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The number of self-help and self-motivation guides available to people is simply staggering. Most of them do a wonderful job of getting you pumped up and energized for as long as you’re at the seminar, weekend retreat, or in the book. However, once your daily routine sets back in, that motivation can get sapped frighteningly quickly.

Light the Night Boston 2008 Walk

There’s an old “secret” for motivation that has been passed down to us through the ages. It’s called the triple secret, or the three jewels, and with it we can figure out the root cause of our motivational problems.

The triple secret is a three part test that you can use in your business and work:

I believe in myself.
I believe in my goals.
I believe in my community.

Let’s look at these three secrets.

I believe in myself.

If this is true, motivation flows naturally. If you believe in your own capabilities, in what you can accomplish, in your skills and knowledge, then you don’t feel intimidated or demotivated when faced with a challenge. Instead, you feel energized and excited for a fresh new chance to test out what you’re capable of.

Conversely, if this isn’t the case, then you need to change your focus to improving those skills, that knowledge, those capabilities, until you do have confidence in them. Practice. Seek out a mentor. Read, learn, study, and grow your abilities until they warrant confidence.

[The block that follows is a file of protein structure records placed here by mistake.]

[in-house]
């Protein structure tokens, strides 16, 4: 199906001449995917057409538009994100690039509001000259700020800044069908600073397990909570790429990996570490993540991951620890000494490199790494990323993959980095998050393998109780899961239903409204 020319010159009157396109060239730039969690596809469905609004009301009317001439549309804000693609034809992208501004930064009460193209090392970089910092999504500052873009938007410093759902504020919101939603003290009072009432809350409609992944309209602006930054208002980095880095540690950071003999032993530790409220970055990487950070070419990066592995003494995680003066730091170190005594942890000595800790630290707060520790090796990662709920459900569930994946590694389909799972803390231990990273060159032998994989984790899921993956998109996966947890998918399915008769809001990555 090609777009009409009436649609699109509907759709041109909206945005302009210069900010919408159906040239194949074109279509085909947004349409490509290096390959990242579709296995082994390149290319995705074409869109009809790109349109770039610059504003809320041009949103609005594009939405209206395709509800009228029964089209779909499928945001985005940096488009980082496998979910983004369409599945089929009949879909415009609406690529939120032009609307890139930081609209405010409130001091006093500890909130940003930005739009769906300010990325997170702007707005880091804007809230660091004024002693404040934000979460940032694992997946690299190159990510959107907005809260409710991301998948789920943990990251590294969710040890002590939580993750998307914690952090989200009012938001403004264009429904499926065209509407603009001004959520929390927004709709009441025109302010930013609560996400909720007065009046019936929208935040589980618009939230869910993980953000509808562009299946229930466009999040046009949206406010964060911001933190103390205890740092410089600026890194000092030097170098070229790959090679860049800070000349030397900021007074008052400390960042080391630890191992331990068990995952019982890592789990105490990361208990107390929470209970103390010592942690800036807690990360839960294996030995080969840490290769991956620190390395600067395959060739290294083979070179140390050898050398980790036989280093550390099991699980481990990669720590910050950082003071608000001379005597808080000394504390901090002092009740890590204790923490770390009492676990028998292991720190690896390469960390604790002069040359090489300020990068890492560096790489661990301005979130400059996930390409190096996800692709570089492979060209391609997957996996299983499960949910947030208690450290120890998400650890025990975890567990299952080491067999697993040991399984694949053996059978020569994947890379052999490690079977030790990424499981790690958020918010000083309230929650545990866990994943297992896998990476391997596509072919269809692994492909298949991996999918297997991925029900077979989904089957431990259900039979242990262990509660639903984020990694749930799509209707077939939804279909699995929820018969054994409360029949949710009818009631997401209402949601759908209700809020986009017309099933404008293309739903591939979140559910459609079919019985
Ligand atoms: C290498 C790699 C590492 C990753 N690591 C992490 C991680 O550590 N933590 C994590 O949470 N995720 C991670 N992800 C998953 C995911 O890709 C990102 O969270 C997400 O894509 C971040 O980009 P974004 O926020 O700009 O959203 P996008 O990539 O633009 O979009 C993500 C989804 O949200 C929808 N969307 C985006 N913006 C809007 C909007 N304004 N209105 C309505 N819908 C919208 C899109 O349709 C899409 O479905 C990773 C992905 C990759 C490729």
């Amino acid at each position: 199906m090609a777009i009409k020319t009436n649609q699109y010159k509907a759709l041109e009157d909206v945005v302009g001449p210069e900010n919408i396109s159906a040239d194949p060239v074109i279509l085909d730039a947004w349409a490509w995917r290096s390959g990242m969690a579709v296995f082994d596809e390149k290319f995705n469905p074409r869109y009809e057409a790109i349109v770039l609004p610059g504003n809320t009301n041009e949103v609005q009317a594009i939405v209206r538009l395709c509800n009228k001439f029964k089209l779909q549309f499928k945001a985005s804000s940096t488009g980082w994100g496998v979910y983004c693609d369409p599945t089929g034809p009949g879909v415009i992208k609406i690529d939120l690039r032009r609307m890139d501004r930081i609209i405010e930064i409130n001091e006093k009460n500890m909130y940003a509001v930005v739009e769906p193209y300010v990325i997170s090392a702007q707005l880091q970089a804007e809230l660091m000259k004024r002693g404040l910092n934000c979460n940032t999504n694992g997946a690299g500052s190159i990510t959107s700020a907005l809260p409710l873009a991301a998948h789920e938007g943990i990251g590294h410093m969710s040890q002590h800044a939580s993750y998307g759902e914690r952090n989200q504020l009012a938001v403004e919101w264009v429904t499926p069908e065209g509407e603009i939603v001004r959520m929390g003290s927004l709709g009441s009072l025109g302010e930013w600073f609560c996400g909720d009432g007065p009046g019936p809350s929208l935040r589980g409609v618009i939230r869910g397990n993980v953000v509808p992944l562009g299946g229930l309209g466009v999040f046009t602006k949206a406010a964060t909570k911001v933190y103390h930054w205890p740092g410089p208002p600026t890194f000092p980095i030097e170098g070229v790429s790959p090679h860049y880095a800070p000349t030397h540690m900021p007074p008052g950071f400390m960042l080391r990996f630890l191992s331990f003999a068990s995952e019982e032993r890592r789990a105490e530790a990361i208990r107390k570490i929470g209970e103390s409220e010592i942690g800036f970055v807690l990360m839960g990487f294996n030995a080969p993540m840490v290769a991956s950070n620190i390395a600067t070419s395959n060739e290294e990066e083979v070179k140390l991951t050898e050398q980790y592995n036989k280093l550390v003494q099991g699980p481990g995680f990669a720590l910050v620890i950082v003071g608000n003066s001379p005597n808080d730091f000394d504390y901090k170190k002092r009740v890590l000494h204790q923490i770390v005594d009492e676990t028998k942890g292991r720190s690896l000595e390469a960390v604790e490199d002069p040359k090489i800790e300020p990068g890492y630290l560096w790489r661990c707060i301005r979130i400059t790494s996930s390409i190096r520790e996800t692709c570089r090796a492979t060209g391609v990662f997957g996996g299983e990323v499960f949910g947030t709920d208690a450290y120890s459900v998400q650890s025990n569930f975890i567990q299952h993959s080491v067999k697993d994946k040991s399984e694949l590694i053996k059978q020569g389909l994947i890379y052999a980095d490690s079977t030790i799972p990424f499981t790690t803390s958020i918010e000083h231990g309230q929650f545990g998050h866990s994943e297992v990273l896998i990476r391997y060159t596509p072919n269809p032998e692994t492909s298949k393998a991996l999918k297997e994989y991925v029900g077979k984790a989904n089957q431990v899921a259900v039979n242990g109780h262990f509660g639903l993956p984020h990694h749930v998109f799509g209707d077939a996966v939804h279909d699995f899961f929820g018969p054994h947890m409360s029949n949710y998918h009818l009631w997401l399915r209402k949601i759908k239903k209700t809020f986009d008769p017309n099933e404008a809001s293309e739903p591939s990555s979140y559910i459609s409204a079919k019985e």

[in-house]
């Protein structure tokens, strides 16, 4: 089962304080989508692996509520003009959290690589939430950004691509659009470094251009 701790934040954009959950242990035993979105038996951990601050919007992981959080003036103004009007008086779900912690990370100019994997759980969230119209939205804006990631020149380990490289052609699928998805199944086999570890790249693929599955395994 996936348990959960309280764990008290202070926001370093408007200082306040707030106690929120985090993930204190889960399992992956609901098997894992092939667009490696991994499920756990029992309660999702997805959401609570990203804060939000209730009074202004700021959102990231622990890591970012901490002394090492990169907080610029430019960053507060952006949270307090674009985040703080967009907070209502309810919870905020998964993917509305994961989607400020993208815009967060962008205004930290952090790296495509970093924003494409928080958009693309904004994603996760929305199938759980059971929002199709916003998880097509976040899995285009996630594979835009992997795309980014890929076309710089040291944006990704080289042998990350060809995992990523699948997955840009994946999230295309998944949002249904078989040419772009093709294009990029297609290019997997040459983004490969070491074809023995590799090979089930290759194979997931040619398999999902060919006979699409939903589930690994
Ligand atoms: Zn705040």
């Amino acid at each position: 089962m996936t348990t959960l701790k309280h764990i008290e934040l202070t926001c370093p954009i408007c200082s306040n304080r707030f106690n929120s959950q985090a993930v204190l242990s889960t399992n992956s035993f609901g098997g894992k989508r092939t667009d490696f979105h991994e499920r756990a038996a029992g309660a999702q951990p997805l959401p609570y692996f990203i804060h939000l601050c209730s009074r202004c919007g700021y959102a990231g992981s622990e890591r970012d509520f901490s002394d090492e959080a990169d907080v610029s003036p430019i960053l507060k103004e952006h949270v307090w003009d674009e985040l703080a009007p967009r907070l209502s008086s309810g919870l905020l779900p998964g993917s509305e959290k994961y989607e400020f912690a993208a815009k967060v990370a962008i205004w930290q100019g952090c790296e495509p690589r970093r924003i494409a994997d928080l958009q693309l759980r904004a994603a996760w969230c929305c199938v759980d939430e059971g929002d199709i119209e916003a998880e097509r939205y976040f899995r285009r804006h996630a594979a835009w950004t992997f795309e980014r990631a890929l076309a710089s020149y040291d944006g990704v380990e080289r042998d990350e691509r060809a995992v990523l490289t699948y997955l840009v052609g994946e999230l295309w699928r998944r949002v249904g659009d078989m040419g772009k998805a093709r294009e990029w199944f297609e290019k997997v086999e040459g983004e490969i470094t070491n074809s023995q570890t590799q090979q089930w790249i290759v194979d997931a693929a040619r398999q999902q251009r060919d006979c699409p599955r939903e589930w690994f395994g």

I believe in my goals.

Whether you’re working for yourself or for a Fortune 50 company, if you don’t believe in where you’re going, you have no reason to take the journey. Motivation is fleeting at best. Conversely, if the destination is incredibly compelling, woe is the person, place, or thing that stands in your way. You’re so driven that motivation is irrelevant.

We tend to focus on the making of goals, the setting of goals, and the measuring of goals without much questioning whether those goals are even worth attaining. For example, you may have a goal of selling 100 widgets this month, but if you don’t believe in the widgets or your business, the goal is meaningless and unmotivating. If the widgets are infant cardiac resuscitators and you know for sure that every device you sell saves babies, the goal doesn’t matter much – you want to get those into the hands of every person you possibly can.

I believe in my community.

Your community is everyone and everything that helps to move you forward. It’s coworkers, teachers, mentors, colleagues, subordinates, confidants, parents, siblings – everyone who could or should like for you to attain success. A strong community that stands behind you will help pick you up when you’re tired and cheer you on when you’re on fire. A weak community will demotivate you, drag you down, or possibly even undercut your efforts to make progress.

The critical difference between community and the other two tests is that community is largely under your control. You decide who to surround yourself with, especially in the global internetworked world we live in. You choose whose voices you hear daily, whose blogs you read, whose tweets you follow, who you have lunch with, etc. If your community is not helping you move forward, if your community is undermining your beliefs in yourself and in your valid goals, then it’s imperative that you change communities as much as possible.

Apply the tests!

Take a few minutes, a few hours, or even a few days if you’re finding that motivation is a persistent, recurring problem and apply these tests to your current situation. You may find that there are problems in each of the three areas – fix the most broken one first if you can, but fix something! You’ll find that when you do, getting and staying motivated gets much easier.


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